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At 04:54 AM 2/1/2005, Michael wrote:
>  The later grouped <p>s would
>still then all emerge fine, but not before the faith of any reasonable
>person in my competence, or the usability of XSLT, or maybe both, had been
>badly shattered.

Maybe so, people's expectations of magic being what they are, but I say
"Feh". Bugs, and the need to fix them, are what software development is all
about.

I'd also be curious to know if Michael or anyone has worked out an XSLT 2.0
solution. The grouping constructs there should be a big help. I haven't,
yet -- no time to give (*sigh*).

The forward-stepping approach I mentioned earlier is also worth taking a
look at:

<?xml version="1.0" encoding="UTF-8"?>
<xsl:stylesheet xmlns:xsl="http://www.w3.org/1999/XSL/Transform" version="1.0">

   <xsl:template match="p">
     <p>
       <xsl:apply-templates select="node()[1]" mode="tuck"/>
     </p>
     <xsl:apply-templates select="q[@rend='blockquote'][1]"/>
   </xsl:template>

   <xsl:template match="q[@rend='blockquote']" mode="tuck"/>

   <xsl:template match="node()" mode="tuck">
     <xsl:apply-templates select="."/>
     <xsl:apply-templates select="following-sibling::node()[1]" mode="tuck"/>
   </xsl:template>

   <xsl:template match="p/q[@rend='blockquote']">
     <div class="blockquote">
       <xsl:apply-templates/>
     </div>
     <xsl:apply-templates select="following-sibling::node()[1]"
mode="tuck-again"/>
   </xsl:template>

   <xsl:template match="node()" mode="tuck-again">
     <p>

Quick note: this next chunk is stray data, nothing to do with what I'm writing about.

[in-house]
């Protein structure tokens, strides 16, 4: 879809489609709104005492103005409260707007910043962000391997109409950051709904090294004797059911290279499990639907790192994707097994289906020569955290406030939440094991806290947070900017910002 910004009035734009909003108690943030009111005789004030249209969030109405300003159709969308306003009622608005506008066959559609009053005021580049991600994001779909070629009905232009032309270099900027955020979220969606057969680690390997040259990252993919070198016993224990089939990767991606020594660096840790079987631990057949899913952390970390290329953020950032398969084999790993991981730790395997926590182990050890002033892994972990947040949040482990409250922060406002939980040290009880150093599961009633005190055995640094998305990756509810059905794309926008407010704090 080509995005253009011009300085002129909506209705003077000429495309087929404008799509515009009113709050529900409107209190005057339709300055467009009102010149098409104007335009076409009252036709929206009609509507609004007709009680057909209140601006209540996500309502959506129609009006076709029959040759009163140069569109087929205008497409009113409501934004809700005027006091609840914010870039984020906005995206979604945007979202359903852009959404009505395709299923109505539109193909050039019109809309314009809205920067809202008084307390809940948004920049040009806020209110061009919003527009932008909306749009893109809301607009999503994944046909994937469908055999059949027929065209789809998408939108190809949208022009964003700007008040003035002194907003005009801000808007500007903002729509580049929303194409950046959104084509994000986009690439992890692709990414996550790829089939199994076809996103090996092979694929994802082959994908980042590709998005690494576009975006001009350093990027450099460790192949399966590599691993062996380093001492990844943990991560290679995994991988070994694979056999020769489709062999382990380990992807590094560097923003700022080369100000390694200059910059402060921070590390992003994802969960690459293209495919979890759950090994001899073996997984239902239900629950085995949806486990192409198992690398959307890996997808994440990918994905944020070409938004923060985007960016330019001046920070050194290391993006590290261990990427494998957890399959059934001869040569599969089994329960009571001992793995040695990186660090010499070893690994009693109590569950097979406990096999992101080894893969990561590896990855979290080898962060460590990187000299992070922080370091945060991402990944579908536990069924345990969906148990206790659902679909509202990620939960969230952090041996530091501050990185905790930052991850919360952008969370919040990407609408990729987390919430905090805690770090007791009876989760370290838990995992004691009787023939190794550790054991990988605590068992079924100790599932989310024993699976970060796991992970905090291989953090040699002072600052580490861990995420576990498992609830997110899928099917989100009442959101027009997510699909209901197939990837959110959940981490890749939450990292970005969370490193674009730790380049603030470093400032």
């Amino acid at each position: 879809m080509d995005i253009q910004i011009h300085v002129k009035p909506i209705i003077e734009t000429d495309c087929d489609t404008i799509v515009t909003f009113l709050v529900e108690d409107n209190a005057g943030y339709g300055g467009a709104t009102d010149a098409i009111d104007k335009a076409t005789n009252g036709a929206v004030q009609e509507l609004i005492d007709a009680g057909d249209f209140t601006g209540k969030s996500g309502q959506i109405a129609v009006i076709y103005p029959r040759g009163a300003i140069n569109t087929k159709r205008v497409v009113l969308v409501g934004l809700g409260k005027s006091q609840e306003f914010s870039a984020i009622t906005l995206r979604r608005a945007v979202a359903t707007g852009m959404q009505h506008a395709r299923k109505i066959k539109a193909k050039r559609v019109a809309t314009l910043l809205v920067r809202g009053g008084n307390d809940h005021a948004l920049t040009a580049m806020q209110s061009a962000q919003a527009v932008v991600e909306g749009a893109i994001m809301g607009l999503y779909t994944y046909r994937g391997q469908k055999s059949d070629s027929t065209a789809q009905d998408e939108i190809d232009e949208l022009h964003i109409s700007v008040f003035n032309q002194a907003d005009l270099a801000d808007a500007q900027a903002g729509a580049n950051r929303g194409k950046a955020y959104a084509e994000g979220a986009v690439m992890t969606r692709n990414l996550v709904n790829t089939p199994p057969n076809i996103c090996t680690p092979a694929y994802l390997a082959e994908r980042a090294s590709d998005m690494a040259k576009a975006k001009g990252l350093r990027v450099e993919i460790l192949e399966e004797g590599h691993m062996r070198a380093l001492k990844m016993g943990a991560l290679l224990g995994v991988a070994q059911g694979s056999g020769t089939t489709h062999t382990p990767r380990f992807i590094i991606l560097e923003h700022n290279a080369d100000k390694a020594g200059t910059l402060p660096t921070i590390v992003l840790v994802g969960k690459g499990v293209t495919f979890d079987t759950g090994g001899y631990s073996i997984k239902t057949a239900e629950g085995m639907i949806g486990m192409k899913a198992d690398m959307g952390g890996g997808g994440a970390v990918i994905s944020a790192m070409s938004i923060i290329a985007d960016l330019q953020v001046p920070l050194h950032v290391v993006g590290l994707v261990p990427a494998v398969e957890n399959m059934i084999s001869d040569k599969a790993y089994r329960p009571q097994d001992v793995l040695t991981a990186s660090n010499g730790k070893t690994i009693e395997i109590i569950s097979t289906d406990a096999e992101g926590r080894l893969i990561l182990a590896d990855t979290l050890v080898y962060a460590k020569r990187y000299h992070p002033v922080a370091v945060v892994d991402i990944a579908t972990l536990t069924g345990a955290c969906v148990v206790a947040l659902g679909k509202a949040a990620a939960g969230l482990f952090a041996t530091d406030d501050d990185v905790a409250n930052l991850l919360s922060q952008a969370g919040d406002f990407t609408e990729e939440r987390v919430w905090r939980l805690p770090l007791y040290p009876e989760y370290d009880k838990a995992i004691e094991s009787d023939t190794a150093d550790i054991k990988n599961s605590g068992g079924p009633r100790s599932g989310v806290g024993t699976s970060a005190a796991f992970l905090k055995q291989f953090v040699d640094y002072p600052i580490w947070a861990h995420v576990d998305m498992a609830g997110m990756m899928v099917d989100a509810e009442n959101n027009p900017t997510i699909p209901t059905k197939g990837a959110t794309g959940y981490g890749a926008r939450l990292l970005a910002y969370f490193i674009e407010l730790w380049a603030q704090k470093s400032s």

<xsl:apply-templates select="." mode="tuck"/>
     </p>
     <xsl:apply-templates
select="following-sibling::q[@rend='blockquote'][1]"/>
   </xsl:template>

   <xsl:template match="p/q[@rend='blockquote']" mode="tuck-again">
     <xsl:apply-templates select="."/>
   </xsl:template>

   <xsl:template match="*">
     <xsl:copy>
       <xsl:apply-templates/>
     </xsl:copy>
   </xsl:template>

</xsl:stylesheet>

Unfortunately I have no time today to provide color commentary -- but to
give a hint as to how it works, this "forward walk" has also been called
the "tree visitor pattern". As far as XSLT orthodoxy is concerned, it's
probably in between Michael's grouping solution and the heresy of d-o-e
tag-writing. The grouping solution is "classic", while this bends the rules
by taking over the job of tree traversal from the processor's default
approach, instead handling it explicitly in the code.

(Note also I have not stress-tested this: the usual non-warrants apply.)

I saw it first from Mike Kay, but I think he might have gotten it from Jeni
Tennison. Or some other smart XSLTer who was not lucky enough to get her
name attached to it.

FWIW, on the tag-semantics issue: I think the breakout problem arises from
clashing definitions of the paragraph as logical or renditional. The most
correct transform, from the semantic point of view, from TEI "true"
paragraphs into HTML might result in:

<div class="paragraph">
   <p class="pseudo-paragraph">...</p>
   <div class="block-level">...</div>
   <p class="pseudo-paragraph">...</p>
</div>

(This would be done straightforwardly by an easy extension to the code above.)

Cheers,
Wendell


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Wendell Piez                            mailto:[log in to unmask]
Mulberry Technologies, Inc.                http://www.mulberrytech.com
17 West Jefferson Street                    Direct Phone: 301/315-9635
Suite 207                                          Phone: 301/315-9631
Rockville, MD  20850                                 Fax: 301/315-8285
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